J.J. Watt knows a thing or two about how to use his platform to give back to the community. That’s why along with Houston Astros second baseman, the Houston Texans star was named co-Sportsperson of the Year by Sports Illustrated on Dec. 5.
Watt raised more than $37 million for relief efforts in the wake of Hurricane Harvey. He also served as a beacon of hope for storm victims, and as a role model for the good an athlete can do in the world beyond sports.
Other athletes followed his lead in 2017 and stepped up their “game” with their own causes. That’s why Sports Illustrated came up with “Athletes Who Care” as the theme for the 63rd anniversary of the award, which has grown and now recognizes an array of top-performing athletes who represent the spirit of sportsmanship and achievement, and inspire others to make the world a better place.
“Every year, the point of choosing a ‘Sportsperson’ is for how they step up off the field. The humanitarian effort, willingness to give back to their communities and willingness to give back to their causes is something that’s always been at the heart of sports,” said Chris Stone, Editorial Director of Sports at Time Inc. “This year, especially because of the second half of the year, I noticed this very hard pivot toward athletes who are lending their voice, their money and their time to off-field causes.”
So, when I had the chance to hear from Watt and some of the other Sports Illustrated Award winners about their efforts off the field, I jumped. What words could they offer to other athletes, at all levels of play, who want to use their platforms to give back in some way?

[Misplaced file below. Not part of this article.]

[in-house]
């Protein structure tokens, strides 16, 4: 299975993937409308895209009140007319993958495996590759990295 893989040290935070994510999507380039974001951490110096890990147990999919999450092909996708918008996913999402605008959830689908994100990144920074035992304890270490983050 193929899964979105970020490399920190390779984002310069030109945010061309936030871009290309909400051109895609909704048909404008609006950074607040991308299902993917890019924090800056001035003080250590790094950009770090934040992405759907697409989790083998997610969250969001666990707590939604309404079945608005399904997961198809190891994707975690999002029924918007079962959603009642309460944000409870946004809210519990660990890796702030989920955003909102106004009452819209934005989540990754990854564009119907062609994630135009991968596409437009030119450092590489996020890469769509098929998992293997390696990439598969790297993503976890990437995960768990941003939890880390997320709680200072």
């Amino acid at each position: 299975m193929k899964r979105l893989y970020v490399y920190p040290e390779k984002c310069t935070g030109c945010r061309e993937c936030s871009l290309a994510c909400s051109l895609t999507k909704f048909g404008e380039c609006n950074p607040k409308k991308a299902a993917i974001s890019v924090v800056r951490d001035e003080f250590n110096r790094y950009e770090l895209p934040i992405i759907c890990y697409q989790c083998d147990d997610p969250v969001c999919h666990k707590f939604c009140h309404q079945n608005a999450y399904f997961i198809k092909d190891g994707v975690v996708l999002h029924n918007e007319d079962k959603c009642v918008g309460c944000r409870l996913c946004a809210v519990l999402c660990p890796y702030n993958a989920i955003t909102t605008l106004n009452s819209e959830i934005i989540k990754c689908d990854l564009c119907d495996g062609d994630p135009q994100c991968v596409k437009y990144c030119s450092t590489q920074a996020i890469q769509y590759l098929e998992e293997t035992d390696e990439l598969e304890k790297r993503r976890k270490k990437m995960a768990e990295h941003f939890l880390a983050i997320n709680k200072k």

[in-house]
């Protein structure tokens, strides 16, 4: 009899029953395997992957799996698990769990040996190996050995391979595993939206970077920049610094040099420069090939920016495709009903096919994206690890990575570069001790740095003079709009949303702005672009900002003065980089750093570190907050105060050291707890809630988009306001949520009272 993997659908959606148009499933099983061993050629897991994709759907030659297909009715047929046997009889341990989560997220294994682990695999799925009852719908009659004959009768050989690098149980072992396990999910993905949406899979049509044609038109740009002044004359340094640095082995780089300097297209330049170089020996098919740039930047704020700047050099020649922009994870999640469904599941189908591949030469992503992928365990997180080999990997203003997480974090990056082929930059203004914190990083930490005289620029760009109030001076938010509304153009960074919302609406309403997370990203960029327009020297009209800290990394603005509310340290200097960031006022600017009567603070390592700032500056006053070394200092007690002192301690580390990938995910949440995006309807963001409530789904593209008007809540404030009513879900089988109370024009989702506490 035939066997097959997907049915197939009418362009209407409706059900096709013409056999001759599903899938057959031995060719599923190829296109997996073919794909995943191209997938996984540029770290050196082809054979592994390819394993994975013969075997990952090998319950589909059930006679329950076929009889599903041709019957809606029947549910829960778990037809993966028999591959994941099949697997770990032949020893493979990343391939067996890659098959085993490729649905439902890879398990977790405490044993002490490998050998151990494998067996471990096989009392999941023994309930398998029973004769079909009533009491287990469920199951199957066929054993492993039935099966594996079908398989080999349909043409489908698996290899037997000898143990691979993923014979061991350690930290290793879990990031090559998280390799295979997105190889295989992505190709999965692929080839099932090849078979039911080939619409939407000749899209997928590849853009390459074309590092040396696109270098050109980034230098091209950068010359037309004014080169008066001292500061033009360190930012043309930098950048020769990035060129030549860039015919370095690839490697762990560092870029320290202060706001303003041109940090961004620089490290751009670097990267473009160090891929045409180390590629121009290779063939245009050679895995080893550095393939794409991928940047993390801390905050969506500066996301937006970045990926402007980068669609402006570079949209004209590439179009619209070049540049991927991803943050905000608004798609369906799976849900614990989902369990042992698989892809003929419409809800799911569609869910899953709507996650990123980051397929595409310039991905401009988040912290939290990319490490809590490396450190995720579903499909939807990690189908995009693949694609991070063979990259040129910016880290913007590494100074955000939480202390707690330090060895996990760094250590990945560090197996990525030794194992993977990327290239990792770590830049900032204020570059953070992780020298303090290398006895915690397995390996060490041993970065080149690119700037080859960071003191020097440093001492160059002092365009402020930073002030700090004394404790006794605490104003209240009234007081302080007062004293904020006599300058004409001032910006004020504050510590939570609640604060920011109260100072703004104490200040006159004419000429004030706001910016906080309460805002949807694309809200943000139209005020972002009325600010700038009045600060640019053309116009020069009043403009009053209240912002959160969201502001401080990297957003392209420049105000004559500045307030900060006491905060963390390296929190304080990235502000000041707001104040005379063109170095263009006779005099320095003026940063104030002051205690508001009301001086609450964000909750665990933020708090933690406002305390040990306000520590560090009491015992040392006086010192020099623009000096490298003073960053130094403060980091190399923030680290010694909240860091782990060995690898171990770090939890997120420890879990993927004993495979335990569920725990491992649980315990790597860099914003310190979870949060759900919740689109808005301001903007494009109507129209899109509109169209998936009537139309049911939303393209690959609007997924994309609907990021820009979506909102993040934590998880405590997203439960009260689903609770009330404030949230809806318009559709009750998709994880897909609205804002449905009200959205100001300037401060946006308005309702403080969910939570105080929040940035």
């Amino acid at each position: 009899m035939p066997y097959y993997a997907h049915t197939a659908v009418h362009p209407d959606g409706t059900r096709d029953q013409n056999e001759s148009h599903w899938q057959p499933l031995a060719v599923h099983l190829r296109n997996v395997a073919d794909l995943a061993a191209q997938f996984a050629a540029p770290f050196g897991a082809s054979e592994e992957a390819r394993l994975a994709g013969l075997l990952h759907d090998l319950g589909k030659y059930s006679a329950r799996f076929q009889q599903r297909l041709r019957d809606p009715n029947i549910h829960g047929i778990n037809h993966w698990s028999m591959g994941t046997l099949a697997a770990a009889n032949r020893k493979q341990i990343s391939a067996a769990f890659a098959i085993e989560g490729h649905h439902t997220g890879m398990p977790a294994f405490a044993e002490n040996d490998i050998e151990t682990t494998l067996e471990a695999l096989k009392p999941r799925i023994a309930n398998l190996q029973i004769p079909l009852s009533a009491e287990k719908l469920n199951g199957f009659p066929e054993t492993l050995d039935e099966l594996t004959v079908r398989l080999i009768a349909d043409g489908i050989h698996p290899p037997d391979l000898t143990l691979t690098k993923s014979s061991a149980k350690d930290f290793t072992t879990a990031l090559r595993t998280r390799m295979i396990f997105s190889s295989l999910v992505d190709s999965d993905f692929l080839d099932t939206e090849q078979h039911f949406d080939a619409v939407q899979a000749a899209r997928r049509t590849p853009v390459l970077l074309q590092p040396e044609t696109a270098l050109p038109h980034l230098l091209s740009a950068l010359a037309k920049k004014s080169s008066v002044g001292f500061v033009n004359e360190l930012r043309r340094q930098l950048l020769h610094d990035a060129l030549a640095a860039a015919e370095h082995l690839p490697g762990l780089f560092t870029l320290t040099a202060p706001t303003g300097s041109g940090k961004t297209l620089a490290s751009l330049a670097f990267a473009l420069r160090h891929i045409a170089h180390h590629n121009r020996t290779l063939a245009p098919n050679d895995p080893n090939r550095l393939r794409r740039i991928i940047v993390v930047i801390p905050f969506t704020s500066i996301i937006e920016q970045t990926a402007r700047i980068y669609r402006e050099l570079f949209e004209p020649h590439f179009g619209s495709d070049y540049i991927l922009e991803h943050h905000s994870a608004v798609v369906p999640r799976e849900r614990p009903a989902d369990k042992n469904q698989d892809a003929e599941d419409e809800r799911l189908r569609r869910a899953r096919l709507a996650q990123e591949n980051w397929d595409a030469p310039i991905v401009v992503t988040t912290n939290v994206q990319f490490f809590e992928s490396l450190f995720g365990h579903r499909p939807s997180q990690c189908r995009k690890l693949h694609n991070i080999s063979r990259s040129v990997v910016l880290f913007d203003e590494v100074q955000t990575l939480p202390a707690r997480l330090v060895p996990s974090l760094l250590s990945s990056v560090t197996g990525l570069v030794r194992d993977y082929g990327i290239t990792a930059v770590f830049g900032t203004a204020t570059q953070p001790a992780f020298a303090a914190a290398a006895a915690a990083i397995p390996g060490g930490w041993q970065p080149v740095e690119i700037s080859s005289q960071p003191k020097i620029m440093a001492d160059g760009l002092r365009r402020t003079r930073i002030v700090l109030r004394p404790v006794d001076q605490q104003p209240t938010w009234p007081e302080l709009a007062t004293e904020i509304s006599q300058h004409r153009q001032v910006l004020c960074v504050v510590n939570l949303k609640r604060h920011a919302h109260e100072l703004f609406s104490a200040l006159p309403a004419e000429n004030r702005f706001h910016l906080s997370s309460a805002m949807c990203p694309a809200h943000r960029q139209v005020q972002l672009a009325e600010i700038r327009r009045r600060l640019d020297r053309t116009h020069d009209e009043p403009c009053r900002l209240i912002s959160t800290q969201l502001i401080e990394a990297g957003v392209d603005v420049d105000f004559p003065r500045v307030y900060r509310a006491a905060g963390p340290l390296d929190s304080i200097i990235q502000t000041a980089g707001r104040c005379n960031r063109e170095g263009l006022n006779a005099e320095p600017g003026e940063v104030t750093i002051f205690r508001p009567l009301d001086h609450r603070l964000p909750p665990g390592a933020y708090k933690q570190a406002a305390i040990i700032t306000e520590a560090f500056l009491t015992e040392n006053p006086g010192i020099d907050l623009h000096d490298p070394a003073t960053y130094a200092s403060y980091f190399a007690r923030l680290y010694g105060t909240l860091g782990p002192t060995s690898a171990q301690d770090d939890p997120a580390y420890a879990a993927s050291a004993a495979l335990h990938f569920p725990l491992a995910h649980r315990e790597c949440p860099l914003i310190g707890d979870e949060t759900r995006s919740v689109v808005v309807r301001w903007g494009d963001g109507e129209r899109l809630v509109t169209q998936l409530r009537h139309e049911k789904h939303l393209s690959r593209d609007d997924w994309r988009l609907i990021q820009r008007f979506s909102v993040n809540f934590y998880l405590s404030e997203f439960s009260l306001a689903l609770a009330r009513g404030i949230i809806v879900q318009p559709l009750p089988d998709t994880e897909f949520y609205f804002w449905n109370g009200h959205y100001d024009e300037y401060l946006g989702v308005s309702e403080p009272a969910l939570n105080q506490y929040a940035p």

“Start small and start local,” Watt said. “Just go out into your own community, whether it’s helping out after school or at community events, and go from there. And, do what you’re passionate about. Get out there and find something you care about because the more your heart is in it, the more success you’ll have with that cause.”
Four-time WNBA champion and Sports Illustrated’s 2017 Performer of the Year recipient Maya Moore spends her time off the court pushing for prosecutorial reform in the American Justice system. She says that getting involved in the community on a deep level can be intimidating at first, but well worth it.
“Don’t feel bad if you feel intimidated when it comes to getting involved in community issues, because real life can be heard. A lot of times sports offer us an escape and a way to just relax, but there can be some real issues going on in our communities that are heavy,” Moore said. “Try to find people either in your communities or your networks who are already doing really cool and powerful things. Learn from them before you go full steam. Go through a journey yourself, and then you can recruit others. But, I say, go for it. Don’t be afraid to make mistakes and don’t be afraid to be overwhelmed by some of these issues. Know that putting time and energy into the issues close to your heart makes a difference. You’re a model for other people, and an inspiration for other people to do whatever they can with whatever they have.”
Recently retired 20-year MLB outfielder, World Series champion and Sports Illustrated’s 2017 Hope Award recipient Carlos Beltrán lifted Puerto Rico after Hurricane Maria struck. He and his wife, Jessica, donated $1 million and started a CrowdRise page to collect money for their charity, the Fundación Carlos Beltrán, to provide relief to the still-devastated area.
“There are people out there in need, and people trying to pursue their dreams,” Beltrán said. “If you can contribute to their life in a positive way, that’s what it’s all about.”
Watt, Moore and Beltrán would tell you that no world championship or All-Star appearance will carry more weight than what athletes are capable of shouldering for their communities and those in need.
And, it’s performances in that area that deserve a standing ovation from the sports world.